“My career path has not been a path at all but a wild careening roller-coaster through crazy town. I am glad that I have swimming as a kind of spiritual anchor.”
Kubasek will arrive to NYC’s waters with the Catalina Channel (2009), Anacapa (2011), and even a 10K in the Great Salt Lake of Utah (2014) under her belt. She has been studying historical facts about each bridge so that she can think about them as she swims along.
QING LI, 28
From: Medford, MA, Brooklyn, NY, and Chicago, IL, USA
Observer: Max Summers
Crew: Jacqueline Broner, Robert Guddahl
Boaters: Ed Dottino
Boat: Together II[Photo credit: Jozef Koppelman, CIBBOWS Governor’s Island 2018]
Qing Li recalls,
“I’ve been swimming since I was 5 but never dreamt about marathon swimming until a couple of years after receiving the superlative ‘Most Likely to Swim the English Channel’ in high school.
After hearing about completing the harrowing feat from a fellow college teammate, I was hooked and could not shake the idea from my head. Thus, started my open water career. Noted in my blog at the time, my EC swim (2011) was ‘16 hours and 48 mins of hell, I LOVED every moment of it!!!’
I definitely feel that swimming through the night, 20 ft waves, thunderstorm, and nausea for close to 17hrs has adequately prepared me mentally to get through anything the Hudson/East/Harlem Rivers has to throw my way.”[Here, she half jokingly asks, “…Wait, we won’t have to swim through those conditions right?? Just checking…”]
Li mentions that a 6-year hiatus from swimming after the Channel means that she has “come back stronger both mentally and physically.” She enhances her swimming experiences with a balance of cross-training activities, which include yoga, mindfulness meditation, and running (she ran her first marathon last year).
“Only recently have I finally come to terms with my anxiety/depression/other mental health issues. I come back to marathon swimming for the pure love of the sport and to raise awareness for systemic mental health issues.
Win or lose (finish or not finish?), I am overwhelmed by the plethora of support from the open water swimming community: Nahant Knuckleheads for EC training, GLOW, Point Swimmers, and CIBBOWS for 20 Bridges training, and swimmers from all over the world. This journey has allowed me to meet and train with strong, amazing people who continuously offer a wealth of knowledge, support me in my dreams, challenge me to reach for the next feat, and, most importantly, ALWAYS keep things fun. There’s no better feeling than the feeling of love and support from the international open water swimming community.”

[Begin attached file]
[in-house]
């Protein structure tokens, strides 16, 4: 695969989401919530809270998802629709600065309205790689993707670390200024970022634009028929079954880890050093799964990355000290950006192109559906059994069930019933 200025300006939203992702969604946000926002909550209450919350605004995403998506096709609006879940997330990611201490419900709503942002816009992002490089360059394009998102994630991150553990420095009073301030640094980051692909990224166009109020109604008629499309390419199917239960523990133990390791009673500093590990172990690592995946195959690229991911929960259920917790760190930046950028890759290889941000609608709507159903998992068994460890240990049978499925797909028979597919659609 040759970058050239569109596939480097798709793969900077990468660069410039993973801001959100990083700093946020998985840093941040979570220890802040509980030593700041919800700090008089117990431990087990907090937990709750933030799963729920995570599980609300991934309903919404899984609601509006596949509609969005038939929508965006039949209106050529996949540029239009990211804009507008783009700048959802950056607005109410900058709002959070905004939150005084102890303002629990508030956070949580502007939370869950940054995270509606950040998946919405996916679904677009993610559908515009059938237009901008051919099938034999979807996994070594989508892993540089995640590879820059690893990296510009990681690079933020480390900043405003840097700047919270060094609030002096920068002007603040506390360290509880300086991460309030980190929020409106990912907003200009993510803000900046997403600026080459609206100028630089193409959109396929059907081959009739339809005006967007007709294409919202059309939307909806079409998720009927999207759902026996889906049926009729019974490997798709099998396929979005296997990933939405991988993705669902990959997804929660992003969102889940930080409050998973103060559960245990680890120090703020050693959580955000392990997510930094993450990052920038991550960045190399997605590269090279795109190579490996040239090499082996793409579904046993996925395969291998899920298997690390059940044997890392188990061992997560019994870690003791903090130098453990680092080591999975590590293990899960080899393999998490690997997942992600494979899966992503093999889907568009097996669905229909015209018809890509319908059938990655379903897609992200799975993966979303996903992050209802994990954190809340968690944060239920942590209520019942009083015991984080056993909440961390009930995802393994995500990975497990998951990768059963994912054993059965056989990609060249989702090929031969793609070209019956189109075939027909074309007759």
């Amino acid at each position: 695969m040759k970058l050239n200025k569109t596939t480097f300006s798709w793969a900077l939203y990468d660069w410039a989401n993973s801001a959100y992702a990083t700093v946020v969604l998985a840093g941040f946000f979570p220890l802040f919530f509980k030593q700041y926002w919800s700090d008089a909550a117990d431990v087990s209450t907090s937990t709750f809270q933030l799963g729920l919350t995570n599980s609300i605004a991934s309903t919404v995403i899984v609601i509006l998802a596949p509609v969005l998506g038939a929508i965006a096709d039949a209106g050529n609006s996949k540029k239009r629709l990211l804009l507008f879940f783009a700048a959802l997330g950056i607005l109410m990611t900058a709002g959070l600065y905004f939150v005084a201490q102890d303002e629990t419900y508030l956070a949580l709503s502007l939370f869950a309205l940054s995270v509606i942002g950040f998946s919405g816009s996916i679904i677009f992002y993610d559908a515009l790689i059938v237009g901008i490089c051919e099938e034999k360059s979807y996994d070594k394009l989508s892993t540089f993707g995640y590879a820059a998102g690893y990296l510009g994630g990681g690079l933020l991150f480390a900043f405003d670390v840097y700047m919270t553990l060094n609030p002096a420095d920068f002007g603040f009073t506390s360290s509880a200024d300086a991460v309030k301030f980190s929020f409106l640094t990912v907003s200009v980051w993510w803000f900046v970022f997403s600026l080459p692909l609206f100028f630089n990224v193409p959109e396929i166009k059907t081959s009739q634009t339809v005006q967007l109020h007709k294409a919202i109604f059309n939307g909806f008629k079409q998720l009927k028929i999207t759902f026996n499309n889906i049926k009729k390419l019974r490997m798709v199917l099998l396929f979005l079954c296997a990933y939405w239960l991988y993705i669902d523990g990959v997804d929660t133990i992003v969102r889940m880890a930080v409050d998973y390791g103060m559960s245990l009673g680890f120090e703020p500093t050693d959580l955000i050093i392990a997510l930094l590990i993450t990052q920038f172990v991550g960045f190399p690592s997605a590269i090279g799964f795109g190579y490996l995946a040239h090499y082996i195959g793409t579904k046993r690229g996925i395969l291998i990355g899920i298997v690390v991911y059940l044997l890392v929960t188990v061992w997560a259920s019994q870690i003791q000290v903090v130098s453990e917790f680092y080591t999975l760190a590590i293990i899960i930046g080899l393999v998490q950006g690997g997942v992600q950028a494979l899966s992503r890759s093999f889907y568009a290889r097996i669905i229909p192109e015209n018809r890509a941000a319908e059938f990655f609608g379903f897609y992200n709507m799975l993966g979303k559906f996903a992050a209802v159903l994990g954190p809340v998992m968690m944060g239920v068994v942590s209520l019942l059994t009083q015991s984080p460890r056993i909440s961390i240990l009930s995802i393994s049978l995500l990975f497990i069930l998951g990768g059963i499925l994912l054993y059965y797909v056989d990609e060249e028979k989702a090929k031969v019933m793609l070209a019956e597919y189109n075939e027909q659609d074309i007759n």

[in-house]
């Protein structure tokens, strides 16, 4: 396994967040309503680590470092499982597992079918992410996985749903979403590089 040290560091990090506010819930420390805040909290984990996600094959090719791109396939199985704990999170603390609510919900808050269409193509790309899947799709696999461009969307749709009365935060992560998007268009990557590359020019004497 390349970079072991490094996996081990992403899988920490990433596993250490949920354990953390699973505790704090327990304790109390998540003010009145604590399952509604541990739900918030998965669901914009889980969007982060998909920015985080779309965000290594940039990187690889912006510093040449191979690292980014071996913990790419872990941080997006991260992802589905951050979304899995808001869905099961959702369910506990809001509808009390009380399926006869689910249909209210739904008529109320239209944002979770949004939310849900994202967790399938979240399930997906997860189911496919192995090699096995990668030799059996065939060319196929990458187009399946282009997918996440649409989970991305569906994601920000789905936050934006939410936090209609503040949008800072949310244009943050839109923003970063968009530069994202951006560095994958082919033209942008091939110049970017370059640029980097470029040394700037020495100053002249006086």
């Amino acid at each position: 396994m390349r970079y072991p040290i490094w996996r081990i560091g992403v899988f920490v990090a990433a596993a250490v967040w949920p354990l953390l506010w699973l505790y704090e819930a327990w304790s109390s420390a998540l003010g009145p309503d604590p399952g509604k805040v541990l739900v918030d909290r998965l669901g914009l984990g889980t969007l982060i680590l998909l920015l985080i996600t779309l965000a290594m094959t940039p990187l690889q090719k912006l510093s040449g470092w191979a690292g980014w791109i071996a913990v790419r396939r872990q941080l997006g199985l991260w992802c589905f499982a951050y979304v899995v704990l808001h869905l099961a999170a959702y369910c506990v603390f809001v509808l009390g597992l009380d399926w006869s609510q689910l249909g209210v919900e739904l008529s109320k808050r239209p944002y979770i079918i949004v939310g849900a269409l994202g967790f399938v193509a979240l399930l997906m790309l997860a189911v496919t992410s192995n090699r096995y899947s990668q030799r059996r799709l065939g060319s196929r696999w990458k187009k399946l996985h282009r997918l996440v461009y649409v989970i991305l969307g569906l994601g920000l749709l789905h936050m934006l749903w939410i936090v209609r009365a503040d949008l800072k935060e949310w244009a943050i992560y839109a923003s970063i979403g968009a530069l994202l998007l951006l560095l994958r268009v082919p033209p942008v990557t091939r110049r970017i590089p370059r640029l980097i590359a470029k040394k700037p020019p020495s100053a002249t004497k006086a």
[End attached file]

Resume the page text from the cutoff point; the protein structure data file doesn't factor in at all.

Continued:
KEN MIGNOSA, 54
From: Santa Clara, CA, USA
Observer: Aslihan Dincer
Crew: Cathy Harrington
Boaters: Antonio Chavioni
Boat: Miss Marie[Photo Captions: 1. Ken after a South End Alcatraz Swim in San Francisco, CA, and 2. Ken resembling a sea otter during his Catalina Swim, accompanied by kayaker Russell Kenny – photograph taken by Kelley Prebil]
Ken Mignosa’s introduction starts off with a bang:
“I’m Ken Mignosa, and I swim hundreds of hours a year in all kinds of conditions and temperatures in the San Francisco Bay out of the South End Rowing Club.”
True, even considering that he just got into this madness in early 2017. And it hardly ends there – ever since last year, the vast majority of Mignosa’s training swims have been measured in hours, ranging over distances usually 10K or longer. He says,
“Sometimes, I’d get toward the end of my available swim time, and look at my GPS watch, and learn that I’d swum something less than 10K. When that happened I’d turn around, and swim more to round it off to 10K (or 11K or 12K or ??K). Sometimes GPS watches can provide too much information…or perhaps the watch wearer can be a little bit nuts.”
Last year, he swam the length of Lake Tahoe, crossed the Catalina Channel, and did the Anacapa Island (Santa Barbara Channel) swim over a period of about 4 months, snapping up his California Triple Crown of Marathon Swimming. By 2017, he was cruising for other long swims and says,
“The 20 bridges swim looked like fun! In a change from my previous open water swimming, and other swims I have planned for 2018, this swim offers the opportunity for sights to see all along the way.”
This distance fiend will actually be using his trip around Manhattan to shore up for his attempt to circumnavigate Santa Cruz Island from Oxnard, CA in a 40 mile course later this September. Should he succeed, he will be a pioneer of the challenge. When not swimming, Mignosa teaches lifeguarding, as well as CPR/AED and First Aid for both the American Heart Association and the American Red Cross. He resides in Northern California with his wife, Tammy and 18-year-old son Sean.